The Aesthetic Power of Theatre.

Title: The Aesthetic Power of Theatre


            Aesthetics is the philosophical investigation into the nature of beauty and the perception of beauty in any artistic work. If individuals watch the performance of The Caucasian Chalk Circle by Berthold Brecht on stage, they will agree with this. The performance starts with two communes, the Collective Fruit Farm and the Collective Fruit Farm who are engaged in a dispute over a piece of land. The actors here are dressed in old clothes; the old men have walking sticks. This brings out the setting, which is a village in the prologue, when the play is read. In addition, the choices of costumes for these actors mark their social class. The performance brings out the actors, who represent the two communes, as a desperate group. The tone of characters enables individuals deduce their bitterness, especially, from the Collective Goat Farm, who through their moving narration reveal how their goat product has been affected.

Conversely, a powerful presentation from one actor who paints a clear picture on how the Collective Fruit Farm is given. The Galnisk, suffers as they try to defend this disputed piece of land. In his hand are the improvised rifles that they used to defend the disputed land. This depicts the magnitude of the danger and suffering they underwent. As the prologue ends, soft music is heard, which brings out the reconciliatory mood. Suddenly, a singer from the backstage, dressed in a long robe like a priest, comes on stage and starts narrating, as the audience cheers him for his oratory skills. The improvisation here is appropriate as it makes the performance moving and memorable. It also highlights the suffering of the masses.

The theme of social classes is clearly brought out.  The actors who represent the governor’s family are expensively dressed. Their security is tight, armed men guard them. A baby toy rubbed in linen represents the governor’s baby. This shows this is a royal family. At the back stage, ringing bells signal portray proximity to the church. What surprises most is the way the governor ignores desperate masses as he is headed to the Easter Mass. They are wiped, and the modulation of the bridge music brings out the force these iron shirts use to scare the masses as they wrestle for the few coins which the governor throws. Surely, this is arguably high levels of insensitivity to humanity.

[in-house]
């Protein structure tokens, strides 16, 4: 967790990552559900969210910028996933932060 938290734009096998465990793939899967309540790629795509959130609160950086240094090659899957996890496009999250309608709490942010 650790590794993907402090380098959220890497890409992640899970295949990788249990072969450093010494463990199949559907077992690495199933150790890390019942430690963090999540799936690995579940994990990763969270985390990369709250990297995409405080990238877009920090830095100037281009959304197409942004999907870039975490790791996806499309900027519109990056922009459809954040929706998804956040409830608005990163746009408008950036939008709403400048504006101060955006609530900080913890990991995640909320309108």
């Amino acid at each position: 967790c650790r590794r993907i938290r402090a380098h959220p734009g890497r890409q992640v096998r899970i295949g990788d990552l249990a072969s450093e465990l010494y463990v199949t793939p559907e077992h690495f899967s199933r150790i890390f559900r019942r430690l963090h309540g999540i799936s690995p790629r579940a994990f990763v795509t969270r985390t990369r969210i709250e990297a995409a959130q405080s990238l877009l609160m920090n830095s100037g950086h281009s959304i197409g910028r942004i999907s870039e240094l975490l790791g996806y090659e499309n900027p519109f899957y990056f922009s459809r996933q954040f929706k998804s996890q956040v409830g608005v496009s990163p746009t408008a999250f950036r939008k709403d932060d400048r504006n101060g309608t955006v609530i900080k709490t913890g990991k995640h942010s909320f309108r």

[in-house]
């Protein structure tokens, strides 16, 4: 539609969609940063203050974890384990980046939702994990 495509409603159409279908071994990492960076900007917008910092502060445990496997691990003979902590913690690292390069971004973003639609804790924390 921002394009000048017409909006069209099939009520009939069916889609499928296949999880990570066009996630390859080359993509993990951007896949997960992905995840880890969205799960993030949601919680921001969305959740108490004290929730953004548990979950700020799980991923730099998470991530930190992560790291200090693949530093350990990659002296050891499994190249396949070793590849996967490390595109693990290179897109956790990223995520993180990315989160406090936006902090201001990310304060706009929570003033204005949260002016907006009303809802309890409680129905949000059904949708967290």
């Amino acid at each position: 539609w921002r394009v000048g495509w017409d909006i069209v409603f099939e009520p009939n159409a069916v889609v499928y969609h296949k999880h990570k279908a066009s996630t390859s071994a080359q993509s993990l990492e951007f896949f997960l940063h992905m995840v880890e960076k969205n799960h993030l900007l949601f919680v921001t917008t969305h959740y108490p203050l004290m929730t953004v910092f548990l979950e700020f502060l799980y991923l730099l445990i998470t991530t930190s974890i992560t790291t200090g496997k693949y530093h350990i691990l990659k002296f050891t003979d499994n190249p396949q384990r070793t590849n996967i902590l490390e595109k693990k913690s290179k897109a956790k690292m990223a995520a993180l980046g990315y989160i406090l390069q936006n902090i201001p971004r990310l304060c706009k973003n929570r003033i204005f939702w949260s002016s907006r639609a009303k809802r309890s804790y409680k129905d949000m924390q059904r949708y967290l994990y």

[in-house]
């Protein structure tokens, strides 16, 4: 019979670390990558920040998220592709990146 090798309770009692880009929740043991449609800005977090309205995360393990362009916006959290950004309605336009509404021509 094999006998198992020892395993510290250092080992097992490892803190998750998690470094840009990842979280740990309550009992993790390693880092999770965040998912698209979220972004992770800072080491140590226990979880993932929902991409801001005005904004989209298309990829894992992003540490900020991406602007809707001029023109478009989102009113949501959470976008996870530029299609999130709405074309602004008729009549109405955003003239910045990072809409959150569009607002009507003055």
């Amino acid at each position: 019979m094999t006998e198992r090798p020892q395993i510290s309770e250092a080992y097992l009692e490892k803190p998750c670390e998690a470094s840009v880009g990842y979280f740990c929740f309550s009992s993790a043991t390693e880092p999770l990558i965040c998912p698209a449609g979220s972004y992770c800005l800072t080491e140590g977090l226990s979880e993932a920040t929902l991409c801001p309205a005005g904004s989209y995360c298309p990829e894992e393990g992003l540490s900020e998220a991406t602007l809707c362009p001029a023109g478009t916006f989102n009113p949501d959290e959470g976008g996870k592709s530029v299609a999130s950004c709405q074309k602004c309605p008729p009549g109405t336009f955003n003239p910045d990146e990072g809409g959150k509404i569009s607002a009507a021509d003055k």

The theme of courage and human sacrifice is brought out. A humbly dressed girl rescues the baby. The turbulent music, which is heard from the back stage, signals a tensed mood. The actors run on stage, as the governor’s wife is busy ordering the workers to bring her expensive golden and silver dresses. The question that arises is whether this is the right moment for her to concentrate on clothes. This presentation brings out the materialistic nature of humanity. In addition, it captures the idea that in society the less fortune in the society are more human.

In scene two and three, themes of determination and courage dominate. The dressing of the soldiers who are seeking the innocent child is scaring. First, they are very big and armed yet what they are looking for is an armless, thin boy who cannot offer any resistance if they get him. The choice of these actors and their dressing appropriately fits the author’s description of the soldiers in the play. The actor, dressed like a woman, sits down and tries to breast-feed this toy baby, which effectively captures the author’s intention of desperation of the maid as she tries to rescue the child. However, the stage is limited, in terms of space and lighting, and the events are concealed to most of the audience. The fading and flashing lights signal how the days lapsed.

The arrival of the desperate Gresham in her brother’s house triggers evaluation from a new perspective. The brother organizes a marriage for her sister, with a dying man. The question arises whether this is the best way to treat a helpless sister regardless of the ‘crimes’ she has committed. The choice of characters here is most appropriate as it brings out the themes of hypocrisy and cowardice. Through the singer’s song, the audiences get to know what ails him, he fears war. This is clearly in line with the play, though the actors do not explicitly give the details. This scene is moving and memorable as it is coined with sadness and humor, which breaks the tension and provokes laughter.

The last two scenes are dramatic and moving. An actor dressed in black pants shelters a middle-aged man expensively dressed. The two represent Azdak and the Grand Duke respectively. Later, the man in black pants is appointed a judge after they are engaged in a minor play, which determines who becomes the judge. This scene brings out the playwrights ability to manipulate language by the same character playing different roles. This, in my opinion, is effective as it simplifies the plot.


The performance of Bertolt’s play on stage enables us to understand his message clearly. It utilizes the various components on the stage such as language, lighting, sounds, music, clothing, setting, themes and stylistic features of a play to capture the situation of the society. In addition, it enables the viewers to conceptualize abstract concepts in the in the play and relate them with their own experiences. Lastly, it gives the viewers the opportunity to give a critique of the use of language and the general organization of the play to pass a message.

Work Cited

Brecht, Bertold. The Caucasian Chalk Circle. Minneapolis: Minnesota University Press, 1-89, 1999.